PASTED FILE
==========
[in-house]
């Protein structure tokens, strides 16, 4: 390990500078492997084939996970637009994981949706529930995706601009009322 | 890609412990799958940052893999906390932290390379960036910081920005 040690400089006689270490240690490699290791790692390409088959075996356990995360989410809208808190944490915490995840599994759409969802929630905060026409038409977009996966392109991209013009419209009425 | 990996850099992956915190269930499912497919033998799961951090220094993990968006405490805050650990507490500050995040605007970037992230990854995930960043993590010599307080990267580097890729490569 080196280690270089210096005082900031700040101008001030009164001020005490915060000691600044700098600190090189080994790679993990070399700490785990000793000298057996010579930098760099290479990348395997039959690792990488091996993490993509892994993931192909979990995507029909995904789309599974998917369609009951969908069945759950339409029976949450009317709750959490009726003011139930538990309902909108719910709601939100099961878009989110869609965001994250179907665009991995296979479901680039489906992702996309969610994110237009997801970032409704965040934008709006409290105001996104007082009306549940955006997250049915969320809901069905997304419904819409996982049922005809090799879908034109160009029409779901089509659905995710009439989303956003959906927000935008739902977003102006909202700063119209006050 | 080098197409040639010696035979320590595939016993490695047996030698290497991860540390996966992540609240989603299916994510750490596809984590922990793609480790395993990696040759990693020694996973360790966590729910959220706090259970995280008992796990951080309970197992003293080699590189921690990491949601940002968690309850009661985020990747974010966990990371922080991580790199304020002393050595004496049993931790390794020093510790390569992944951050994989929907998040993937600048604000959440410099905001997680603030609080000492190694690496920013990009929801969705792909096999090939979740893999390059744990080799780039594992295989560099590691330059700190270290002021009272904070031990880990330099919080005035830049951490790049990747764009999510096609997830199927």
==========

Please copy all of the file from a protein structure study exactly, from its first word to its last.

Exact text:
[in-house]
């Protein structure tokens, strides 16, 4: 390990500078492997084939996970637009994981949706529930995706601009009322 | 890609412990799958940052893999906390932290390379960036910081920005 040690400089006689270490240690490699290791790692390409088959075996356990995360989410809208808190944490915490995840599994759409969802929630905060026409038409977009996966392109991209013009419209009425 | 990996850099992956915190269930499912497919033998799961951090220094993990968006405490805050650990507490500050995040605007970037992230990854995930960043993590010599307080990267580097890729490569 080196280690270089210096005082900031700040101008001030009164001020005490915060000691600044700098600190090189080994790679993990070399700490785990000793000298057996010579930098760099290479990348395997039959690792990488091996993490993509892994993931192909979990995507029909995904789309599974998917369609009951969908069945759950339409029976949450009317709750959490009726003011139930538990309902909108719910709601939100099961878009989110869609965001994250179907665009991995296979479901680039489906992702996309969610994110237009997801970032409704965040934008709006409290105001996104007082009306549940955006997250049915969320809901069905997304419904819409996982049922005809090799879908034109160009029409779901089509659905995710009439989303956003959906927000935008739902977003102006909202700063119209006050 | 080098197409040639010696035979320590595939016993490695047996030698290497991860540390996966992540609240989603299916994510750490596809984590922990793609480790395993990696040759990693020694996973360790966590729910959220706090259970995280008992796990951080309970197992003293080699590189921690990491949601940002968690309850009661985020990747974010966990990371922080991580790199304020002393050595004496049993931790390794020093510790390569992944951050994989929907998040993937600048604000959440410099905001997680603030609080000492190694690496920013990009929801969705792909096999090939979740893999390059744990080799780039594992295989560099590691330059700190270290002021009272904070031990880990330099919080005035830049951490790049990747764009999510096609997830199927």